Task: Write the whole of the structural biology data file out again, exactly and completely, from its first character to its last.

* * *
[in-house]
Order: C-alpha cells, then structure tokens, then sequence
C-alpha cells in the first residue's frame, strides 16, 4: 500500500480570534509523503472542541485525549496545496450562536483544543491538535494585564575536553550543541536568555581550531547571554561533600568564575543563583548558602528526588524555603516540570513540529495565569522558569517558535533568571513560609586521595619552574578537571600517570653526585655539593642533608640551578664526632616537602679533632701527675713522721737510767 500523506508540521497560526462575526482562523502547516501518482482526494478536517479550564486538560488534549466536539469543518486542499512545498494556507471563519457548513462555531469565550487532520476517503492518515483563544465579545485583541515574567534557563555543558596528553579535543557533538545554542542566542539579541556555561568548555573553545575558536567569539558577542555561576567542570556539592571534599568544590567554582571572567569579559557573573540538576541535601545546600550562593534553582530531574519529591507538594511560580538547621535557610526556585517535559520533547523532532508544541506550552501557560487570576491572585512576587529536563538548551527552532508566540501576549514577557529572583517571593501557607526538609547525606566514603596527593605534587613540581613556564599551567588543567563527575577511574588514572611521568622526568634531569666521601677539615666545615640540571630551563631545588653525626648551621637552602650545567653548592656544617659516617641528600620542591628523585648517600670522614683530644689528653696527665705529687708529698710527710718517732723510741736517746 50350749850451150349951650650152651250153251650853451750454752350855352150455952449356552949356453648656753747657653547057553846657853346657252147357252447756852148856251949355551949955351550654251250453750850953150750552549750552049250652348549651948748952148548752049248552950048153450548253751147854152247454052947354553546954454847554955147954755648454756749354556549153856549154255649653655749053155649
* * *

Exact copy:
[in-house]
Order: C-alpha cells, then structure tokens, then sequence
C-alpha cells in the first residue's frame, strides 16, 4: 500500500480570534509523503472542541485525549496545496450562536483544543491538535494585564575536553550543541536568555581550531547571554561533600568564575543563583548558602528526588524555603516540570513540529495565569522558569517558535533568571513560609586521595619552574578537571600517570653526585655539593642533608640551578664526632616537602679533632701527675713522721737510767 500523506508540521497560526462575526482562523502547516501518482482526494478536517479550564486538560488534549466536539469543518486542499512545498494556507471563519457548513462555531469565550487532520476517503492518515483563544465579545485583541515574567534557563555543558596528553579535543557533538545554542542566542539579541556555561568548555573553545575558536567569539558577542555561576567542570556539592571534599568544590567554582571572567569579559557573573540538576541535601545546600550562593534553582530531574519529591507538594511560580538547621535557610526556585517535559520533547523532532508544541506550552501557560487570576491572585512576587529536563538548551527552532508566540501576549514577557529572583517571593501557607526538609547525606566514603596527593605534587613540581613556564599551567588543567563527575577511574588514572611521568622526568634531569666521601677539615666545615640540571630551563631545588653525626648551621637552602650545567653548592656544617659516617641528600620542591628523585648517600670522614683530644689528653696527665705529687708529698710527710718517732723510741736517746 50350749850451150349951650650152651250153251650853451750454752350855352150455952449356552949356453648656753747657653547057553846657853346657252147357252447756852148856251949355551949955351550654251250453750850953150750552549750552049250652348549651948748952148548752049248552950048153450548253751147854152247454052947354553546954454847554955147954755648454756749354556549153856549154255649653655749053155649